Antistigma:  One of the biggest hurdles for anyone suffering from mental illness is overcoming the stigma. It is the number one reason why two-thirds of those living with a mental illness do not seek help.

On  January 28, Bell will once again encourage Canadians to be part of this important national conversation to fight the stigma surrounding mental health and raise awareness about mental health issues across Canada.

Better access and better care: Only one-third of those who need mental health-related services in Canada will receive treatment, often due to the stigma associated with mental illness or because they simply do not have access to programs in their community.

Bell supports a variety of organizations including grassroots agencies, local hospitals, and universities to help provide Canadians with support services when and where they need it. Bell is proud to support and partner with leading health care institutions across the country.

Workplace health: Mental health is the leading cause of workplace disability in Canada and represents 15 per cent of Canada’s burden of disease. As a leading employer, Bell is committed to leading by example in our own workplace and is an early adopter of the voluntary Standard for Psychological Health and Safety in the Workplace.

Bell is also working with corporate Canada and the health care community to develop and adopt mental health best practices in the workplace. The first of its kind in the world, the standard offers guidance to Canadian businesses and other organizations in addressing mental health and mental illness in the workplace.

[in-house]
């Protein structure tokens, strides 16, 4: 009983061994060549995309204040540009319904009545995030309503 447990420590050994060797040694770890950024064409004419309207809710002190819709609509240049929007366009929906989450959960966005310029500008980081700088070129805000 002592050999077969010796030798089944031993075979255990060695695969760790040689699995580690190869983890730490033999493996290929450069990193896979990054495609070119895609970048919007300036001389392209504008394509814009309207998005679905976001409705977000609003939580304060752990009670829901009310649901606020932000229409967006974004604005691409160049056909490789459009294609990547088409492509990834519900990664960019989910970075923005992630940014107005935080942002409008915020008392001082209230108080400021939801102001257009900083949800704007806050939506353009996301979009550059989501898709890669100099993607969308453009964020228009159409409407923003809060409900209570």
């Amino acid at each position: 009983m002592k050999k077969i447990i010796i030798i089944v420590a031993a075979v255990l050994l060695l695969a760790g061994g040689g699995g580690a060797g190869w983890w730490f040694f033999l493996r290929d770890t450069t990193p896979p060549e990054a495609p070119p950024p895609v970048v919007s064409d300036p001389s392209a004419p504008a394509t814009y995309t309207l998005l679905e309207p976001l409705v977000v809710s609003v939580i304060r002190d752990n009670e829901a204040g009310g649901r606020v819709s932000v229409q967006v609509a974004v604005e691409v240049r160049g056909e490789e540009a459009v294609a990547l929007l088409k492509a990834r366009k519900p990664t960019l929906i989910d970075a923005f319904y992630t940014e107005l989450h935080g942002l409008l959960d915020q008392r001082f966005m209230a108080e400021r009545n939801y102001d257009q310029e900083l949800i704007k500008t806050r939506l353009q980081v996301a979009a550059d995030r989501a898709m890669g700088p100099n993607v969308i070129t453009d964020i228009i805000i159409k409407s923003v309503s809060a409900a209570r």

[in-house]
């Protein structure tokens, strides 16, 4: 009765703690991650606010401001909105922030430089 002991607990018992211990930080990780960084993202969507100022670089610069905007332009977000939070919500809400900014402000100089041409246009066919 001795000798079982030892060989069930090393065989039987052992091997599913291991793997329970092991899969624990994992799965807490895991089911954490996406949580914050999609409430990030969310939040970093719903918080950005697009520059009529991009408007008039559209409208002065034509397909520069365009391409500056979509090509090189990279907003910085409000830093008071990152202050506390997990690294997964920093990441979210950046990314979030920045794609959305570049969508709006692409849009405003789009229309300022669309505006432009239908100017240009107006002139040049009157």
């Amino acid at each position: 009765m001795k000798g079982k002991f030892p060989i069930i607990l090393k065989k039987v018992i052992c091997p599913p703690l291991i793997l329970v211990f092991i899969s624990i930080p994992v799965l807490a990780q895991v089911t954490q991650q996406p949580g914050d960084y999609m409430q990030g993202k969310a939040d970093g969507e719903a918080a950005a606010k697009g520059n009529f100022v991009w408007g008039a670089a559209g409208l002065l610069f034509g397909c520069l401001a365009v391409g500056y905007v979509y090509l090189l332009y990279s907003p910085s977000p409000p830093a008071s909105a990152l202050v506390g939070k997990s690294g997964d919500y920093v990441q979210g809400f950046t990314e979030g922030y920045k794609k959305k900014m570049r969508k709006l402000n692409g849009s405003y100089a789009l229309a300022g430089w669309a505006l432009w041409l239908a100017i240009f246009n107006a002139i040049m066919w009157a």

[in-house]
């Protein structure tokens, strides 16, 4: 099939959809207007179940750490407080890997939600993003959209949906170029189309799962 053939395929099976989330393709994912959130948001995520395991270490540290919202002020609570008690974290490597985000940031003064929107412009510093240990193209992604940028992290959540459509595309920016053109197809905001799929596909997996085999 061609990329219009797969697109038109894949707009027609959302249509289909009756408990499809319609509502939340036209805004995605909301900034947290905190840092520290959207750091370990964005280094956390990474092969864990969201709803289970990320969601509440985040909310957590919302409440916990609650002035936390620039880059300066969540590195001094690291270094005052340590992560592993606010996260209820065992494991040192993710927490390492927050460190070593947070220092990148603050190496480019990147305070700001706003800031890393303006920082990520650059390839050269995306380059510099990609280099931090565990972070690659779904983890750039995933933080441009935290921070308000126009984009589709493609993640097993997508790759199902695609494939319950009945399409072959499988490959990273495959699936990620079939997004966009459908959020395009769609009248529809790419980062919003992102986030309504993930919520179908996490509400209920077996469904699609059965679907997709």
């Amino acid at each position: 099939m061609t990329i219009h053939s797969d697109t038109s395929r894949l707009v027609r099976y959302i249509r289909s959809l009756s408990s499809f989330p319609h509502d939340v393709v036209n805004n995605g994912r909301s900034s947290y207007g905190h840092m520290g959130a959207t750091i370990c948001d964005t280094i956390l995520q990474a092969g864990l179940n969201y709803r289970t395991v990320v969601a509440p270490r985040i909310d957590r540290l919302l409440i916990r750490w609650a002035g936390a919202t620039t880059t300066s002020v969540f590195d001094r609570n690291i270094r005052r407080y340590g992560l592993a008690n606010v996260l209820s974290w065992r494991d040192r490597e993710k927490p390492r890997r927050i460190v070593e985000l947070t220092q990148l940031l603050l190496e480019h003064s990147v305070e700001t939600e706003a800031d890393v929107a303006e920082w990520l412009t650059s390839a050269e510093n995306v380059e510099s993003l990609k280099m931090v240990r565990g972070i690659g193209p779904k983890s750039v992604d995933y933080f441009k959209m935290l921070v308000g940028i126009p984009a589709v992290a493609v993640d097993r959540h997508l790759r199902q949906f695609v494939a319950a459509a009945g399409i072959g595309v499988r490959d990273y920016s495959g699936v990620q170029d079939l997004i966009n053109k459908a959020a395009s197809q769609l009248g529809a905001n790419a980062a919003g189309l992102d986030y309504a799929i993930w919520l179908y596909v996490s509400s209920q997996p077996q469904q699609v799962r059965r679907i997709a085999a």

Supporting best-in-class: Mental illness represents 15 per cent of the burden of disease in Canada and is the leading cause of disability in Canada, accounting for 30 per cent of disability claims and representing 70% of the total costs. Yet only 5.5 per cent of our healthcare dollars in Canada are dedicated to mental illness.

Without adequate funding, the groundbreaking research that is needed to find cures and explore treatment options won’t happen. Bell is supporting research into understanding and treatment with investments in best-in-class research programs at hospitals, universities, and other institutions across Canada. Bell is also supporting the best researchers with funding of new chairs, fellowships, and project grants.